Malian farmer Balima Coulibaly and his fellow villages aren't sure what will happen now that their land has been sold to Libya. They fear displacement following one of Africa's biggest land deals.
In 2001, two unlikely friends created a music festival in Mali that drew the likes of Bono and Robert Plant. Then radical Islam tore them apart.
Mali agreed to lease Libya 100,000 hectares of farmland in a 2008 agreement called the Malibya project. The deal has been controversial as local farmers believe they could be displaced.
Urban farmers in Bamako are growing food on some of the most expensive land in Mali's capital in what they call a "land occupation."
Rainfall has dropped by 30 percent since 1998 in the West African country, leaving nearly 2 million in need of food aid.
After several years of violence, Tuareg rebels said they were still not ready to sign a planned peace deal with the government.
Pulitzer Center grantee Chris Arsenault visits rebel-held Northern Mali where local warlords and international aid workers conduct business with a handshake.
NEW: Play the version update of 'TB2: Mali's Ancient Manuscripts'!
Joshua Hammer writes about the Festival on the Niger in Mali.
A year and a half ago, the world watched crowds cheer as French soldiers liberated Timbuktu and Gao. But the real war was unfolding hundreds of miles away: in a desolate valley called the Ametettaï.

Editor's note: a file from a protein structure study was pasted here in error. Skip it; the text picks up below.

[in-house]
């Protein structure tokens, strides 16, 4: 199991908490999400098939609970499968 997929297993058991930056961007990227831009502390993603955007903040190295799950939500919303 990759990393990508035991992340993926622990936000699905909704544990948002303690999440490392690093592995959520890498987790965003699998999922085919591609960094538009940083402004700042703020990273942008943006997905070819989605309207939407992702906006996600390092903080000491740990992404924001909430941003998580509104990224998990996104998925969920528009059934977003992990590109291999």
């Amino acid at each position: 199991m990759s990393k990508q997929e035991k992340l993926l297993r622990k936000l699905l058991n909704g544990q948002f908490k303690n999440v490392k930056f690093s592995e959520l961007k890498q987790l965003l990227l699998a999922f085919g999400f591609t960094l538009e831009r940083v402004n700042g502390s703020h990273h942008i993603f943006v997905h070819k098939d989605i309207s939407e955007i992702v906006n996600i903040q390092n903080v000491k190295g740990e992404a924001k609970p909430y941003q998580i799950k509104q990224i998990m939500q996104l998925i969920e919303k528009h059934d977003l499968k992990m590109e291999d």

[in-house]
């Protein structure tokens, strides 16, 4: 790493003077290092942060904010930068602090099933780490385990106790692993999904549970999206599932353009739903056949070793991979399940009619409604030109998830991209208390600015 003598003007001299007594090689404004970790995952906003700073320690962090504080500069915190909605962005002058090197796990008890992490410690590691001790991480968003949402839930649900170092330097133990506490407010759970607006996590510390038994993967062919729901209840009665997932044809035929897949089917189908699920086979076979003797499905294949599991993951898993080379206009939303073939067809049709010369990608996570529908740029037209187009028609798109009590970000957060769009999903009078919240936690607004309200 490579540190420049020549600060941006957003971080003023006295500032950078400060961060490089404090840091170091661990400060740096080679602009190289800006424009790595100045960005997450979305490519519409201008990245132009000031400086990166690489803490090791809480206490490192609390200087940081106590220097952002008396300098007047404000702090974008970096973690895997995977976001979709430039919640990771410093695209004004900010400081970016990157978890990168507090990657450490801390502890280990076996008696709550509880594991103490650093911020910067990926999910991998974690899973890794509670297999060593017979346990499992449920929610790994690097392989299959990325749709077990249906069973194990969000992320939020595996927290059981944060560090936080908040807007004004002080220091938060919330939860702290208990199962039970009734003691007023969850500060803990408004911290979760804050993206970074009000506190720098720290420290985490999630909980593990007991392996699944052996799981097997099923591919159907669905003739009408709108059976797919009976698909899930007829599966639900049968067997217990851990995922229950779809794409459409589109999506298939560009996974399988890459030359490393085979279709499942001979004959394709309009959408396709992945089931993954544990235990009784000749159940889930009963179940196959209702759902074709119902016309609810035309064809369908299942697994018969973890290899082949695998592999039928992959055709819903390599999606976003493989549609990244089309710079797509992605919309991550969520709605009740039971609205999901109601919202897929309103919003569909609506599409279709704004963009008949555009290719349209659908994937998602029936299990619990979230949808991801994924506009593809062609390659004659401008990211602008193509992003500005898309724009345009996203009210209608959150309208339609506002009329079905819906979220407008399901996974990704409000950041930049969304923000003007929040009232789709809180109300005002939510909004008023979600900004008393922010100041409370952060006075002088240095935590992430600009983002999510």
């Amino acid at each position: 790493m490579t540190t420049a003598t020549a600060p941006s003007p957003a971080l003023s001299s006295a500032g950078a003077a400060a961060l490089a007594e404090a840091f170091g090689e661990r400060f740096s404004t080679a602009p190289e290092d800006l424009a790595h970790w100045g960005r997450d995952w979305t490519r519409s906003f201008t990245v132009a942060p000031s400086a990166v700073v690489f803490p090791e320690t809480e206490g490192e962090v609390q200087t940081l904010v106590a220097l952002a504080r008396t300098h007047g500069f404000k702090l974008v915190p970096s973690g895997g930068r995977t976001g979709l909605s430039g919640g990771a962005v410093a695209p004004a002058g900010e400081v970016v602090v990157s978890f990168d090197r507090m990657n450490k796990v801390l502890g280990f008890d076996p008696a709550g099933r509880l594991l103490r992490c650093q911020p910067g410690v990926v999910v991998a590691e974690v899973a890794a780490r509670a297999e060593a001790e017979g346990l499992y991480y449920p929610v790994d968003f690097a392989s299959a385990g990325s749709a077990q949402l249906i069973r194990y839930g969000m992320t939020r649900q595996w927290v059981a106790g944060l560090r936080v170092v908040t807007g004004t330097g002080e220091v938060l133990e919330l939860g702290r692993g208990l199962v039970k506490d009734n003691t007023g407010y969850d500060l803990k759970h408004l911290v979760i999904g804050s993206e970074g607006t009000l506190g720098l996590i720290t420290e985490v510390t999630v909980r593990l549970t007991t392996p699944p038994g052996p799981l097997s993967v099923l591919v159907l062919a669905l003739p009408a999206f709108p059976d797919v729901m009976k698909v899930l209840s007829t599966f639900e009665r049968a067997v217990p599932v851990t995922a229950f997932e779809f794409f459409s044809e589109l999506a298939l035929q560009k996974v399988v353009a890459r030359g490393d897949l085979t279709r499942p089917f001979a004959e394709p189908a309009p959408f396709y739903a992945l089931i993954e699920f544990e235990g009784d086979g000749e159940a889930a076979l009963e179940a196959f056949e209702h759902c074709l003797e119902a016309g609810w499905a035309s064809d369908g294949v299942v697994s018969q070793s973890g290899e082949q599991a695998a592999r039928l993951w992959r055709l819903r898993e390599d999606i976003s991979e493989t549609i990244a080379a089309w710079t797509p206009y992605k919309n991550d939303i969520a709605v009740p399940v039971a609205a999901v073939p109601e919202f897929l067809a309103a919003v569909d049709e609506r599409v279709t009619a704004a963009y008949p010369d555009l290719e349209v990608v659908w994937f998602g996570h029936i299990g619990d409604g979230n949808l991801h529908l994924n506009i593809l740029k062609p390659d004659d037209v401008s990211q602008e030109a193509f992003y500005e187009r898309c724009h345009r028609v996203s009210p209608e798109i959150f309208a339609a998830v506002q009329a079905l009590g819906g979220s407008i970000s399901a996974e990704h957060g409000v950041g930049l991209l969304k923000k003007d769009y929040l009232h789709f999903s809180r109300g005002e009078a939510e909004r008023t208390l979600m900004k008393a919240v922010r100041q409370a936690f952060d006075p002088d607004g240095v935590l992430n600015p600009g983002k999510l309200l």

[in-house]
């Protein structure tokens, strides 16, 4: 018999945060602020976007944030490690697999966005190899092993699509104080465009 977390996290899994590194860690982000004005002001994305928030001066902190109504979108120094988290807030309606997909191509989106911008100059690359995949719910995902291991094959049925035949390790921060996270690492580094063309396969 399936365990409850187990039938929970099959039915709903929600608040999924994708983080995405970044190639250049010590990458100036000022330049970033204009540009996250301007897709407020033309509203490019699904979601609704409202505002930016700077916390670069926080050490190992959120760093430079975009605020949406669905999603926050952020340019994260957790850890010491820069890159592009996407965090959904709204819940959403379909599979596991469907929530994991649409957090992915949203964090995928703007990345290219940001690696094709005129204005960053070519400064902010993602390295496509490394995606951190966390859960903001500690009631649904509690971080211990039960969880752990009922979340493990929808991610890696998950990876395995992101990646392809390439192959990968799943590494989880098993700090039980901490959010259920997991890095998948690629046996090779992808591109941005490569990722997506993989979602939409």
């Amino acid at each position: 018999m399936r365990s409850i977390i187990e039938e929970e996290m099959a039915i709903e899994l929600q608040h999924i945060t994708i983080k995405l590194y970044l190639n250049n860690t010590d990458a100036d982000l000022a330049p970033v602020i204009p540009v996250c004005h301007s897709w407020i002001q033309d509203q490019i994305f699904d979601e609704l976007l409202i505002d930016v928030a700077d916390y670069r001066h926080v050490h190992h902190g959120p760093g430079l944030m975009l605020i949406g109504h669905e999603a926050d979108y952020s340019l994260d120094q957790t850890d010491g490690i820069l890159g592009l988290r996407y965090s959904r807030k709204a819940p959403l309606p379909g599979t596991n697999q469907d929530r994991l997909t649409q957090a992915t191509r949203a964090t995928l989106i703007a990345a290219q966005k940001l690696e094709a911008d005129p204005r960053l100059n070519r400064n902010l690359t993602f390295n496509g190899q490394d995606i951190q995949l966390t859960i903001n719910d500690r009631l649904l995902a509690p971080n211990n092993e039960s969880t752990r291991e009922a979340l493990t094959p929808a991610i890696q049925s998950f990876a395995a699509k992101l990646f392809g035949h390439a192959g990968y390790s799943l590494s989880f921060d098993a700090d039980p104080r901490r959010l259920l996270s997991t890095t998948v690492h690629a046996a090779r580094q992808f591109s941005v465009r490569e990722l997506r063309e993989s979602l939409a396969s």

Abdel Kader Haidara earned much media attention for smuggling 377,000 manuscripts from Timbuktu during Al Qaeda's occupation. The real hero was his nephew, who repeatedly put his life on the line
Ali Farka Touré and other Malian artists drew inspiration from the Niger, a sinuous waterway that has supported life for thousands of years. Now that Al Qaeda is gone, the music has returned.
Tom Hundley shares this weeks reporting on the rare manuscripts smuggled from inside Timbuktu's hallowed libraries, child laborers in Burkina Faso and a conflict free tin mining initiative in the DRC.
The neighborhood of garishly opulent mansions is aptly known to locals as "Cocainebougou," or Cocaine Town. It stands as testament to the sudden collapse of Mali.
Senior editor Tom Hundley highlights the high caliber, award-winning journalism produced by our student reporting fellows.
The conflict in northern Mali is a complex one. Here is a brief primer on the situation.
Pulitzer Center Senior Editor Tom Hundley highlights this week reporting on human rights in Turkey and Cuba.
This Week in Review: Borderlands
Professor and author Peter Chilson discusses his reporting for upcoming Pulitzer Center-Foreign Policy borderlands e-book on Mali strife.
Pulitzer Center Senior Editor Tom Hundley highlights this week's reporting on the military coup in Mali's capital, Bamako and the feature on the families of China's migrant factory workers.